Here, the past tense isn’t appropriate because the action or condition isn’t necessarily complete. And the present tense isn’t appropriate because the activity isn’t occurring contemporaneously. So although I generally try to eliminate the present perfect tense (with its have’s and has’s) to reduce wordiness, this tense is essential in this context.

Note, however, that we could always use the present tense to say

We draw on two previous studies addressing the underlying mechanism of anomalous bursts.
Three independent pollution-control standards apply to any new industrial enterprise in China.
Prompted by the increase in highway construction in Brazil, we seek durable and inexpensive concrete formulations.

The past tense generally (but not always) sounds more natural in a summary

The past tense is a suitable default verb tense for the conclusion section:

In this study, we addressed two conditions…

However, statements of fact are always candidates for the present tense when you wish to emphasize the permanence of your results:

We consistently find, in all reservoir types, that a large percentage of oil-bearing fluid is locked in place unless vibrational techniques are applied.

The future tense is appropriate when discussing circumstances after the paper is published

When editing, I find the future tense to often be unnecessarily used (e.g., “If the counter exceeds the number of elements, then the algorithm will halt.”). The problem isn’t that the future tense isn’t appropriate for an if-then statement—it can be. The problem arises when any verb tense is used inconsistently: does every if-then statement in the paper use the future tense, for example? If not, then an inconsistency exists that could potentially (however mildly) frustrate editors, reviewers, and readers.

It’s just as clear to write

If the counter exceeds the number of elements, then the algorithm halts.

In other words, we’re again expressing a statement of universal truth. In fact, the revision is clearer because “will halt” leaves open the possibility that the algorithm halts ten minutes later by design, for example. Even this condition can be specified using the present tense:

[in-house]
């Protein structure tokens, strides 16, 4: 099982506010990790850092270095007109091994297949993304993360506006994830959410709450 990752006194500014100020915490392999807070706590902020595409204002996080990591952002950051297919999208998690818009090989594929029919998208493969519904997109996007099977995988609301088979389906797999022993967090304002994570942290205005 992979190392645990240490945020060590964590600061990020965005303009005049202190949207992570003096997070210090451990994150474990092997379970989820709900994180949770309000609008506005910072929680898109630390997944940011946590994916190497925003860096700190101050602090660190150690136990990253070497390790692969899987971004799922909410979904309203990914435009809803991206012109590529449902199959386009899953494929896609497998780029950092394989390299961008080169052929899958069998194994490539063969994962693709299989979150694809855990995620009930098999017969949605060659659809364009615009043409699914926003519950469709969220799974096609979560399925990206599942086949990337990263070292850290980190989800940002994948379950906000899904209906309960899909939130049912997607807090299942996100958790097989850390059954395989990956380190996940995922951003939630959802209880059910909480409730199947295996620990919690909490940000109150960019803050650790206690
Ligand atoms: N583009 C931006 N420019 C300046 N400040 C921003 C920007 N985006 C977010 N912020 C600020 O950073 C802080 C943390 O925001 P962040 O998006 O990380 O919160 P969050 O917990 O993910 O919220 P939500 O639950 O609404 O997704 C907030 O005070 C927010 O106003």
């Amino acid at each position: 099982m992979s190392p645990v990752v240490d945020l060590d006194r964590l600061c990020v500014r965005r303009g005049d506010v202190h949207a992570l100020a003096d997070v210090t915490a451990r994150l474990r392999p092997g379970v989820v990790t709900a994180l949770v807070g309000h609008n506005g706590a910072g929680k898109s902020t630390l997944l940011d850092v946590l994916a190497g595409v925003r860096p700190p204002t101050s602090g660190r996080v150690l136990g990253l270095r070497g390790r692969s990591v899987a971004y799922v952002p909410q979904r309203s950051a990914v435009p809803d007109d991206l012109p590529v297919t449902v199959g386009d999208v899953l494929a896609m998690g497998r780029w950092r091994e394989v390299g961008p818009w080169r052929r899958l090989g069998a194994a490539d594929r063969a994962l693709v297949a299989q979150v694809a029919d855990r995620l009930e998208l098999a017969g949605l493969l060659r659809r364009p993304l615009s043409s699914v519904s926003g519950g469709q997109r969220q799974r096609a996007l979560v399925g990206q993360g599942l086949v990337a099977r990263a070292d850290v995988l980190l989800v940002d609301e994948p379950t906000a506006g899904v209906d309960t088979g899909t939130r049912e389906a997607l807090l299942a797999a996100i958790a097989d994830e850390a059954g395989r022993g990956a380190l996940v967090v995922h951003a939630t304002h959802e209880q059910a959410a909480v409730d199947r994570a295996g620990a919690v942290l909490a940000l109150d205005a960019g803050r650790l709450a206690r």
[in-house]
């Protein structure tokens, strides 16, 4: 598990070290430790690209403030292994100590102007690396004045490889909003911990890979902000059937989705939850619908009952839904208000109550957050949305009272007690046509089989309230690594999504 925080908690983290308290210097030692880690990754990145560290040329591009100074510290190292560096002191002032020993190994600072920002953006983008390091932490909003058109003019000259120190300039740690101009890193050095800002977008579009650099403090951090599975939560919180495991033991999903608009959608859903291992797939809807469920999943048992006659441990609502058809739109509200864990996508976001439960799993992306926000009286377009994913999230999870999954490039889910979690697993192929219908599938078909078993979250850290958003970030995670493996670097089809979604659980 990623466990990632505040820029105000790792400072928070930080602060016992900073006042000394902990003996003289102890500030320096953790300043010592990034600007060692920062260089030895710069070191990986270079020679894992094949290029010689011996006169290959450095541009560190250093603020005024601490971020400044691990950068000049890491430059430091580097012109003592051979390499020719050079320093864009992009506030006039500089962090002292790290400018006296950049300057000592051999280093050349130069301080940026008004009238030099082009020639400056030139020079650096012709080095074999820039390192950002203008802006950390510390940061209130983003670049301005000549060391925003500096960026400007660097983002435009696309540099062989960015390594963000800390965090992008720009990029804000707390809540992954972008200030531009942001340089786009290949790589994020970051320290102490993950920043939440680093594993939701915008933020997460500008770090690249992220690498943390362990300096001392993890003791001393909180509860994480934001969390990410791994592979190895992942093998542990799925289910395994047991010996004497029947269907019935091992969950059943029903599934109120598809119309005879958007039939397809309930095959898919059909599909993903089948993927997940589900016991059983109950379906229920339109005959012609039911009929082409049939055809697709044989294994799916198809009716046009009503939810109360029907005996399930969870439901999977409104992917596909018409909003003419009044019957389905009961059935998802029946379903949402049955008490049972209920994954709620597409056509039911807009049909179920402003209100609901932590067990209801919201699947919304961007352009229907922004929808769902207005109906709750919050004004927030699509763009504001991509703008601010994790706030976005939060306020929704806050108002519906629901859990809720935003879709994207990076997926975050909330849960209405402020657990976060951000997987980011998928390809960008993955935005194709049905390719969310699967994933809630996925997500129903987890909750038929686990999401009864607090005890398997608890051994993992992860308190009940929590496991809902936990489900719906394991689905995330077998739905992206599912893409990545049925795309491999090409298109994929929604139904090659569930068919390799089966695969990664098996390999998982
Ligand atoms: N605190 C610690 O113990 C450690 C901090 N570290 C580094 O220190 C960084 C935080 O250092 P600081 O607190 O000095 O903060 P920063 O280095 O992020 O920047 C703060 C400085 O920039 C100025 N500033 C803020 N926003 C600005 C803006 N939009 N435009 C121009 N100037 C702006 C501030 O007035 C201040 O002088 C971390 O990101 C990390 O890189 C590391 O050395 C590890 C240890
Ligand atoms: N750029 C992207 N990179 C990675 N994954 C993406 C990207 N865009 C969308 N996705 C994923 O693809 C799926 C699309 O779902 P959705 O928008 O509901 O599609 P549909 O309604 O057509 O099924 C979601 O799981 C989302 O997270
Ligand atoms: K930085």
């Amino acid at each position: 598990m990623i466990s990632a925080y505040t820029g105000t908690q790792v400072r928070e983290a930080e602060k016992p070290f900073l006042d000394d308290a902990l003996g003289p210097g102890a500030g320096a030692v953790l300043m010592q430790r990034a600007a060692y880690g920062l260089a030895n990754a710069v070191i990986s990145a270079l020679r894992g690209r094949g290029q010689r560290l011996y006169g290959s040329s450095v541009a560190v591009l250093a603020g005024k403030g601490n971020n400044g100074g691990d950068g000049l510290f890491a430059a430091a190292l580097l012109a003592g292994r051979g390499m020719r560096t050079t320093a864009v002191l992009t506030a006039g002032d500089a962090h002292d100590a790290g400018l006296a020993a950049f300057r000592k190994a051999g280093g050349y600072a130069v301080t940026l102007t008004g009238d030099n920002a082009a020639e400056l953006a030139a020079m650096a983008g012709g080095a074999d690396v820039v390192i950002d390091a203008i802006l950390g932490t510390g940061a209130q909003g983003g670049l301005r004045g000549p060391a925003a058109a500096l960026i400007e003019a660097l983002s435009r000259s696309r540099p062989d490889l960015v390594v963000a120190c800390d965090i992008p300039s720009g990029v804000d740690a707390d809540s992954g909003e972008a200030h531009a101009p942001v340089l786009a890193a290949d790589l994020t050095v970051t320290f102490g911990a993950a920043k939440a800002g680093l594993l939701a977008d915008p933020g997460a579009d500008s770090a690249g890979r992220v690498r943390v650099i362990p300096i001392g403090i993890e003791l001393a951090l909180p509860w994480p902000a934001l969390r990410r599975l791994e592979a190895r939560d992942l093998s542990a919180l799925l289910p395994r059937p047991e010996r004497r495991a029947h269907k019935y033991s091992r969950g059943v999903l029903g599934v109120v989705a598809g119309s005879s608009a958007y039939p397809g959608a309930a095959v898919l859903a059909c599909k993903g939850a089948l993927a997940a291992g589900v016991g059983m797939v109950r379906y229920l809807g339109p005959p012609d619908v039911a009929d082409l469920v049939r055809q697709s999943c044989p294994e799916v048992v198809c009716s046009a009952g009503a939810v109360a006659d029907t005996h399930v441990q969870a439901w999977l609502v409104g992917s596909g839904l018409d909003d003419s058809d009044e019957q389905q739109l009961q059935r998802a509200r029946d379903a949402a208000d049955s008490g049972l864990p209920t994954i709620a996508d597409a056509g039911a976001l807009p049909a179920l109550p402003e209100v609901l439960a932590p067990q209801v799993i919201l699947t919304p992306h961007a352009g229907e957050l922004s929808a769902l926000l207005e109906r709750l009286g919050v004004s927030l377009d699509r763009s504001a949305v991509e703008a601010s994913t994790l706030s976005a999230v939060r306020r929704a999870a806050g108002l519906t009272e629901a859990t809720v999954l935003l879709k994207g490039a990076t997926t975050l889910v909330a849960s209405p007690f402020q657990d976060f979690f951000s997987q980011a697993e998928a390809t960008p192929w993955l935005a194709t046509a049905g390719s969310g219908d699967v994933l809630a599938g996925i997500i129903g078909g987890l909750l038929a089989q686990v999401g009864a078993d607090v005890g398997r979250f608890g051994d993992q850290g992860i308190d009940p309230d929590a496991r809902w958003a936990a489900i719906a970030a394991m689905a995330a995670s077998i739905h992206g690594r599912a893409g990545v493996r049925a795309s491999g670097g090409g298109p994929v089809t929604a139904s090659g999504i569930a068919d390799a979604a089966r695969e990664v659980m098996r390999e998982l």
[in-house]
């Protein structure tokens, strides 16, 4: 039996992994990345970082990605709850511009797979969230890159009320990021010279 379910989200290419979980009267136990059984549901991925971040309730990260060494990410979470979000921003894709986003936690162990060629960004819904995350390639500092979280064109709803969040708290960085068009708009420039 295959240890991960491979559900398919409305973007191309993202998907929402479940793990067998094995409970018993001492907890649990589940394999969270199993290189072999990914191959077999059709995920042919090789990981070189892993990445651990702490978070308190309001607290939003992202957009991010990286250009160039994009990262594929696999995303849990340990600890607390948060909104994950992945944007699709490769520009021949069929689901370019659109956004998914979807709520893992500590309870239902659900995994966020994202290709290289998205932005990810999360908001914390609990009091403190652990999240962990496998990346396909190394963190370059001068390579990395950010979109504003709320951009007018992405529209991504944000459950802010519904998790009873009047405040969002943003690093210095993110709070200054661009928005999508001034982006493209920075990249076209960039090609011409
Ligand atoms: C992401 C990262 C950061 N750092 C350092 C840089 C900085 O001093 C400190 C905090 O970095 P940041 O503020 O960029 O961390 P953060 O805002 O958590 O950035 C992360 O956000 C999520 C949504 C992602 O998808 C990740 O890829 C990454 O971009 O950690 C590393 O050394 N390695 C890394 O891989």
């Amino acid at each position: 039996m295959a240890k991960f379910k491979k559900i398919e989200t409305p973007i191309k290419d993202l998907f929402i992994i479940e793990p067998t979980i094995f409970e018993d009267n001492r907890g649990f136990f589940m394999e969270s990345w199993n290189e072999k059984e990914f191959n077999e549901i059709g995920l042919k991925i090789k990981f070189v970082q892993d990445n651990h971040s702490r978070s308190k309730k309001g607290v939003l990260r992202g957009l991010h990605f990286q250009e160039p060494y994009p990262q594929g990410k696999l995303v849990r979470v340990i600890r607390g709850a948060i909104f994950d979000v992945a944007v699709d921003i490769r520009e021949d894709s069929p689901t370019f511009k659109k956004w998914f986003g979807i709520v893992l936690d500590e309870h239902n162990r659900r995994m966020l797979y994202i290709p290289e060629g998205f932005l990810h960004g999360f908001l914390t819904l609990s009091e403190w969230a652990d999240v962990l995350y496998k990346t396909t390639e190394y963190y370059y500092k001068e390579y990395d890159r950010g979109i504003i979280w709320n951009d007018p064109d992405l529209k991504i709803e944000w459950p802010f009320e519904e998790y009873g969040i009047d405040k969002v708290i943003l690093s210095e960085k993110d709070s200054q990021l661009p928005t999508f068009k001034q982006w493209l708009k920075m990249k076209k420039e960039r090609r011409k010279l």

If the counter exceeds the number of elements, then the algorithm halts ten minutes later.

Consider such processes as occurring in a timeless manner: if a certain criterion is satisfied, then the corresponding consequence always occurs.

When the topic is an event that’s expected to occur in the future, the future tense is appropriate. But “will” without explanation can sound presumptuous; perhaps the sentiment can be expressed more objectively.

For example, it’s assertive, perhaps overly so, to say “This derivation will be of use to practitioners in the field of oncology.” It’s more in keeping with the academic literature to say

We expect this derivation to be of use to practitioners in the field of oncology.

And it’s arguably just as assertive—if not more so—to state

This derivation is intended for practitioners in the field of oncology.

This sentence sounds quite assertive to me.

Furthermore, I suggest that readers would prefer “This trend will predominate in the class-A recycling market until 2030.” be replaced with

Consensus is that this trend will predominate in the class-B recycling market until 2030 [list of citations].

or

We expect this trend to hold in the class-B recycling market until 2030 based on predictions by [list of citations].

In brief, it’s worth considering whether a sentence in the future tense can be more clearly expressed in the present tense.

A final note

Verb tense changes are always slightly jarring. Let’s help our reader by inserting a simple transition. Thus, instead of saying “The previous neural network techniques have been ineffective in this context. Our neural network operates by …” we might write

The previous neural network techniques have been ineffective in this context. In this work, we present an improved neural network that provides superior results by…

Instead of saying “We implemented an experimental procedure to evaluate the carbon content. The reservoir volume is 1 L, …,” we might write

We implemented an experimental procedure to evaluate the carbon content. In this procedure, the reservoir volume is 1 L, …

Instead of saying “We recorded the settlement in Village A from 2008 to 2012. The sensor depth is 2 m…,” we might write

We recorded the settlement in Village A from 2008 to 2012 using the following protocol: (1) Set the sensor depth to 2 m…

The common element is a transition element to guide the reader from what occurred once to what always occurs.

Above all, be consistent throughout the manuscript, as guided by these distinctions. Perceptibly or imperceptibly, a paper with consistent and logical verb tenses tends to read more smoothly and allows the reader to focus on the right aspect: your research results.

About the author: John M. Maloney received his Ph.D. in 2012 in the area of biological cell chemomechanics from MIT’s Department of Materials Science and Engineering, where he most recently held a full-time appointment as Research Scientist. He has published research reports in Nature Biotechnology and Nature Materials and holds 10 patents in the area of microfabrication and medical device design. As a freelance technical editor, certified by the Board of Editors in the Life Sciences, he has edited more than 1,400 manuscripts, focusing on helping non-native English speakers articulate their research results with sophistication and technical precision.

 

© Copyright John M. Maloney